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How much feeding voume can a preterm baby really take? It’s likely more than you think!


 

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Since the dawn of my time in Neonatology there has been cibophobia! What is this you ask? It is the fear of food and with some flexibility in the definition I would apply this to large volumes of milk rather than the fear of food itself. Most units in the world seem to use a volume range of about 135 – 165 mL/kg/d as a range considered to mean “at full feeds”. As I was discussing this on rounds today I was quick to point out though that babies with neonatal opioid withdrawal syndrome (NOWS) frequently take in excess of 200 mL/kg/d and we don’t worry about it. The counter argument though is that these infants are “bigger” and should be able to tolerate a larger volume. As readers of this blog know I truly enjoy coming across papers that suggest a change to something considered dogma. Today is one of those days as I am choosing to explore in more depth an abstract that I posted to Twitter and Facebook last month.

Are Bigger Volumes Better?

Travers CP et al chose to challenge this long held practice in their recent paper Higher or Usual Volume Feedings in Very Preterm Infants: A Randomized Clinical Trial. It was a simple yet wonderful trial that asked the question of whether for infants < 32 weeks GA at birth with BW from 1000-2500g would higher volume feedings of 180-200 vs 140-160 ml/kg/d help increase growth velocity. Randomization occurred after infants had reached 120 mL/kg/d of oral feedings. In both arms advancements from this point were the same and fortification occurrred as per usual practrice but in each arm strategies targeted individual fortification to weight gain.

The authors were seeking a 3 g/kg/d difference in growth and needed 224 infants to demonstrate this difference. They enrolled the same at a mean GA of 30.5 weeks and a BW of 1445 grams. Birth characteristics including gestational age, weight, sex, race/ethnicity, Apgar scores, head circumference, length,
and proportion of infants with a weight <10th percentile at birth did not differ between groups.

The outcomes showed differences as shown below.

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Looking at the results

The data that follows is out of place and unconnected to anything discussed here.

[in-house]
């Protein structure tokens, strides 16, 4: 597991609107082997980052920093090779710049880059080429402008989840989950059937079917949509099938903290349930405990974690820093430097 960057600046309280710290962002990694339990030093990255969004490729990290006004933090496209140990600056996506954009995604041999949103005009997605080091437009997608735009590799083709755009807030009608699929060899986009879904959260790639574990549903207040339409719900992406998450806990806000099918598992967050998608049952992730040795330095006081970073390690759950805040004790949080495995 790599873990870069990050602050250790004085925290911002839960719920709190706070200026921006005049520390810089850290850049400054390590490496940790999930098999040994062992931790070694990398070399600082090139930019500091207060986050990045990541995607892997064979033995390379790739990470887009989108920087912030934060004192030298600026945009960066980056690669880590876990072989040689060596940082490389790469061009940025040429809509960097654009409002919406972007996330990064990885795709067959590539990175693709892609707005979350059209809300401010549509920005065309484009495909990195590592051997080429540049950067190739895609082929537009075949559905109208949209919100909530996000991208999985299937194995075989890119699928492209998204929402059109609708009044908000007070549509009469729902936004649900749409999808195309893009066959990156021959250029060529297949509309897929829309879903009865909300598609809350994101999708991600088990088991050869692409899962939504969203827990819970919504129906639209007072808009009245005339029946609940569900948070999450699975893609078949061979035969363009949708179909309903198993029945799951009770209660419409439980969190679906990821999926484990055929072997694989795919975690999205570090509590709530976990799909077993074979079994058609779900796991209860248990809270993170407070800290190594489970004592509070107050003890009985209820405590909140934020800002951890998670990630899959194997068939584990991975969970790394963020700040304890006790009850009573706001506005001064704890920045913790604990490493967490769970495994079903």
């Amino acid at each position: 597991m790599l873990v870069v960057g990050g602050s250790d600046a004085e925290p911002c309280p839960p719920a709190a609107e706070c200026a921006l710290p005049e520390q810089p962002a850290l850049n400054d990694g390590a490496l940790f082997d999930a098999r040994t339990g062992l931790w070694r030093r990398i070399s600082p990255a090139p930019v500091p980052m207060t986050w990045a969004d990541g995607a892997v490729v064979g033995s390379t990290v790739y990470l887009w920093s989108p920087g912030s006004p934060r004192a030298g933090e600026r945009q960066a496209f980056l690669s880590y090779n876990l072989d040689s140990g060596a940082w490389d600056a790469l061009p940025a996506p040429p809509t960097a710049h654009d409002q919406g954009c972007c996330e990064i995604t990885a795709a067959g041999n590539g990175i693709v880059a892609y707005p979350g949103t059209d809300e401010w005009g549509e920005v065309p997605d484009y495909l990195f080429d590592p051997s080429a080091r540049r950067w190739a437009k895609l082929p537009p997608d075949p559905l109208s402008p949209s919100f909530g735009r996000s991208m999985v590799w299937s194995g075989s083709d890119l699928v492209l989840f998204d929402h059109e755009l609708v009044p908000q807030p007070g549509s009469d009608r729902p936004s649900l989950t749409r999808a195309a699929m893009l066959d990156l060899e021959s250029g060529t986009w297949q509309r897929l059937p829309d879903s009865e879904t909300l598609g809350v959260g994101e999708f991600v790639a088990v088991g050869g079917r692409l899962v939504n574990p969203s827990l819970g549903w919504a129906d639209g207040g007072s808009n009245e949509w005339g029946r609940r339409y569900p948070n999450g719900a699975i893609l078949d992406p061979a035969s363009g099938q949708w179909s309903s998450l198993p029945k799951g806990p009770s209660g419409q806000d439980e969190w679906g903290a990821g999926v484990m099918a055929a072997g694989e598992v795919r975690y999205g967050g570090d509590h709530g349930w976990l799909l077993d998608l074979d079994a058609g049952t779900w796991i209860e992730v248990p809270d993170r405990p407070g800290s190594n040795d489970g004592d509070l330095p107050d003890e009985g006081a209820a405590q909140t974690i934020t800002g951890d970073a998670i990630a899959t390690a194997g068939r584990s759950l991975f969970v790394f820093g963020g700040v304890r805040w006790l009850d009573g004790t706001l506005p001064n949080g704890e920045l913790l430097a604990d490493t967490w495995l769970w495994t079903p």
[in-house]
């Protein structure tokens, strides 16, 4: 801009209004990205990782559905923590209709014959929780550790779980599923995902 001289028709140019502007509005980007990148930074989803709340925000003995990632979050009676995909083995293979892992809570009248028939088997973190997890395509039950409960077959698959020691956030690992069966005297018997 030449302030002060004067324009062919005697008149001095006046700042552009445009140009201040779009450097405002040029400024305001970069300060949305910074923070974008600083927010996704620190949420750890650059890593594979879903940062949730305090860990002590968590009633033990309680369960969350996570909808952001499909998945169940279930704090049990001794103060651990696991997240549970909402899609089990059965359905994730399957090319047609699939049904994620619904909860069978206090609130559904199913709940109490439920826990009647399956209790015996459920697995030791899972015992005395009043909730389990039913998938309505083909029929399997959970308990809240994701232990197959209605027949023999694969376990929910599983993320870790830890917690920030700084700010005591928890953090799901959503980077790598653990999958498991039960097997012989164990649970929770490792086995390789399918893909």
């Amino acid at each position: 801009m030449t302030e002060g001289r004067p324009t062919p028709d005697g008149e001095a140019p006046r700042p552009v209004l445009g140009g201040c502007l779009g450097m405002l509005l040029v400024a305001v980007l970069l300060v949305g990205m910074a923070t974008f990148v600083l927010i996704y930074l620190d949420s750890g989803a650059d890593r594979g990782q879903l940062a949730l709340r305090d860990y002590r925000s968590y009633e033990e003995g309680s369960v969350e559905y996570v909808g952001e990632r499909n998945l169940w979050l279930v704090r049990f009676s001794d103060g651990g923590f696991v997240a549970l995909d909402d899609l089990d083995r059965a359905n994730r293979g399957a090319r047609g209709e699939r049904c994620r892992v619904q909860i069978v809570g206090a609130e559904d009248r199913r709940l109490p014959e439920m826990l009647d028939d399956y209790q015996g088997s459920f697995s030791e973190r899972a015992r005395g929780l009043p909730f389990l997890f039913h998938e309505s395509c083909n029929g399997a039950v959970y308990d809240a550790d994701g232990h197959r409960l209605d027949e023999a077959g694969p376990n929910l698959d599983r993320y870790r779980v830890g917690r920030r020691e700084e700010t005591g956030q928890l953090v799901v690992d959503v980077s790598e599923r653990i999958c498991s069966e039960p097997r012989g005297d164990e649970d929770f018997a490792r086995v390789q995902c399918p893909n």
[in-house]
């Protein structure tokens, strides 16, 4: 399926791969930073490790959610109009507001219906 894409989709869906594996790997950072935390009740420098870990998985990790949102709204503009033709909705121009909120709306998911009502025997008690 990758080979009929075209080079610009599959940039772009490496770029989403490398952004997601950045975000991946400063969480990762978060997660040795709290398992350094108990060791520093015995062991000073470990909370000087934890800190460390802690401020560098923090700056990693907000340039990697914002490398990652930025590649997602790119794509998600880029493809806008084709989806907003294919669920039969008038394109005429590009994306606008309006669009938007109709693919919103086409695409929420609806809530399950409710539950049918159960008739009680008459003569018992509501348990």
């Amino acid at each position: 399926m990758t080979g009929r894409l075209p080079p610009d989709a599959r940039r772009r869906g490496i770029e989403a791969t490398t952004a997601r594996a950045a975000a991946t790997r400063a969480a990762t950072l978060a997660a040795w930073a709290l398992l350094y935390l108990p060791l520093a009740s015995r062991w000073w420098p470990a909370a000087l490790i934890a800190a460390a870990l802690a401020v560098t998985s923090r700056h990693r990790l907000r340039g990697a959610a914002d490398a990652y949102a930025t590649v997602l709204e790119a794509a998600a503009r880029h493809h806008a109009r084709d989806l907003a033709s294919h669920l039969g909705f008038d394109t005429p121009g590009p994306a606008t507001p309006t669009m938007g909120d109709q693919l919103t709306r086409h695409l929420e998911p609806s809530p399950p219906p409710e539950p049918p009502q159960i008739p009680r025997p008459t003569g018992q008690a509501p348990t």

All in all I would say the results are a smashing success. Growth velocity was improved and not just in weight but in head circumference and length. What I find interesting is that if fortification of milk was targeted regardless of the volume used I am a bit baffled as to why the growth rate would still be better but it was. The difference in caloric intake received between groups was approximately 9 kcal/kg/day at day 7 after study entry (126 kcal/kg/day versus 117 kcal/kg/day) and 16 kcal/kg/day from day 14 after study entry onwards (139 kcal/kg/day versus 123 kcal/kg/day).

Blinding here would have been a challenge as nurses and other health care providers would have been able to calculate the expected volumes at different fluid administration levels. Nonetheless there was a difference.

The question though that many would ask is whether this better growth came at the expense of greater morbidity. Let’s be clear here that the study was not powered to look at adverse outcomes and the numbers in the above table are small but no difference was seen nonetheless. To appease the most cautious of Neonatologists I suspect a larger study powered to look at adverse outcomes will be needed. What this study does though is raise the question of whether we can and should try larger volumes. As the title suggests I wonder about getting bigger faster so one can go home. With this more rapid rate of growth can we expect a faster maturation as well? I doubt it but it is something to certainly question in a larger study!

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